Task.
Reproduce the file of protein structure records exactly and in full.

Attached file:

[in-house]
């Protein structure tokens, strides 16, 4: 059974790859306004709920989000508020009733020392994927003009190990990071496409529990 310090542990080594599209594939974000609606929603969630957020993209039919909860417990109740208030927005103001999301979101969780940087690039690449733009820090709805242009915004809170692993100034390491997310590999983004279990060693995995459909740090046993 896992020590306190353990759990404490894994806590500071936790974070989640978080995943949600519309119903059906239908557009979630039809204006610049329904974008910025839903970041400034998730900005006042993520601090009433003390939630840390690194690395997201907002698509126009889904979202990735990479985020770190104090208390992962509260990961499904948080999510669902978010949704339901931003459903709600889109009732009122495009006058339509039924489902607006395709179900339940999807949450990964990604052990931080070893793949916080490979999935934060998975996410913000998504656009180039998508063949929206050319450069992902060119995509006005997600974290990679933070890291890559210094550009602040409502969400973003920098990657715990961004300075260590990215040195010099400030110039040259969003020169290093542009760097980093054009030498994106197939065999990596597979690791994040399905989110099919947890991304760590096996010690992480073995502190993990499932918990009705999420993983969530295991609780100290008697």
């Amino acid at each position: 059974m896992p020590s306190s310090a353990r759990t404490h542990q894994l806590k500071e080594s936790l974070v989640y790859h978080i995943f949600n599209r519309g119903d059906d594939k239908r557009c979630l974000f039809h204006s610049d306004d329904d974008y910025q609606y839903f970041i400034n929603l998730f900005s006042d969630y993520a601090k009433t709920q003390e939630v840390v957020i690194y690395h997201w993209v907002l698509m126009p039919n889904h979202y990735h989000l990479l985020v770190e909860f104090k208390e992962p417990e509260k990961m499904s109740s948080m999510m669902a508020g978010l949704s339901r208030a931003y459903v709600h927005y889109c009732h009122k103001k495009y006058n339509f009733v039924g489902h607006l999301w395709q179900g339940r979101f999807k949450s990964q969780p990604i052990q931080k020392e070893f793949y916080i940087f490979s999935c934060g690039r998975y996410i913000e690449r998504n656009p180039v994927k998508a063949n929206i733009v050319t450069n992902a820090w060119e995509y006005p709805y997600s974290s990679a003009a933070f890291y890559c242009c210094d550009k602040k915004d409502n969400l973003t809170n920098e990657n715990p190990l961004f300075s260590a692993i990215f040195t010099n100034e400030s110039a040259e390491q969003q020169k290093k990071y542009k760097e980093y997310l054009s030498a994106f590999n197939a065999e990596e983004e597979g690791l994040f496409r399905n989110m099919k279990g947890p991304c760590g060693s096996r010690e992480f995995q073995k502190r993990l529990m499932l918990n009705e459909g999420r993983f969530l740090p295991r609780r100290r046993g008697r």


[in-house]
């Protein structure tokens, strides 16, 4: 059974790859306004709920989000508020009733020392994927003009190990990071496409529990 310090542990080594599209594939974000609606929603969630957020993209039919909860417990109740208030927005103001999301979101969780940087690039690449733009820090709805242009915004809170692993100034390491997310590999983004279990060693995995459909740090046993 896992020590306190353990759990404490894994806590500071936790974070989640978080995943949600519309119903059906239908557009979630039809204006610049329904974008910025839903970041400034998730900005006042993520601090009433003390939630840390690194690395997201907002698509126009889904979202990735990479985020770190104090208390992962509260990961499904948080999510669902978010949704339901931003459903709600889109009732009122495009006058339509039924489902607006395709179900339940999807949450990964990604052990931080070893793949916080490979999935934060998975996410913000998504656009180039998508063949929206050319450069992902060119995509006005997600974290990679933070890291890559210094550009602040409502969400973003920098990657715990961004300075260590990215040195010099400030110039040259969003020169290093542009760097980093054009030498994106197939065999990596597979690791994040399905989110099919947890991304760590096996010690992480073995502190993990499932918990009705999420993983969530295991609780100290008697």
């Amino acid at each position: 059974m896992p020590s306190s310090a353990r759990t404490h542990q894994l806590k500071e080594s936790l974070v989640y790859h978080i995943f949600n599209r519309g119903d059906d594939k239908r557009c979630l974000f039809h204006s610049d306004d329904d974008y910025q609606y839903f970041i400034n929603l998730f900005s006042d969630y993520a601090k009433t709920q003390e939630v840390v957020i690194y690395h997201w993209v907002l698509m126009p039919n889904h979202y990735h989000l990479l985020v770190e909860f104090k208390e992962p417990e509260k990961m499904s109740s948080m999510m669902a508020g978010l949704s339901r208030a931003y459903v709600h927005y889109c009732h009122k103001k495009y006058n339509f009733v039924g489902h607006l999301w395709q179900g339940r979101f999807k949450s990964q969780p990604i052990q931080k020392e070893f793949y916080i940087f490979s999935c934060g690039r998975y996410i913000e690449r998504n656009p180039v994927k998508a063949n929206i733009v050319t450069n992902a820090w060119e995509y006005p709805y997600s974290s990679a003009a933070f890291y890559c242009c210094d550009k602040k915004d409502n969400l973003t809170n920098e990657n715990p190990l961004f300075s260590a692993i990215f040195t010099n100034e400030s110039a040259e390491q969003q020169k290093k990071y542009k760097e980093y997310l054009s030498a994106f590999n197939a065999e990596e983004e597979g690791l994040f496409r399905n989110m099919k279990g947890p991304c760590g060693s096996r010690e992480f995995q073995k502190r993990l529990m499932l918990n009705e459909g999420r993983f969530l740090p295991r609780r100290r046993g008697r």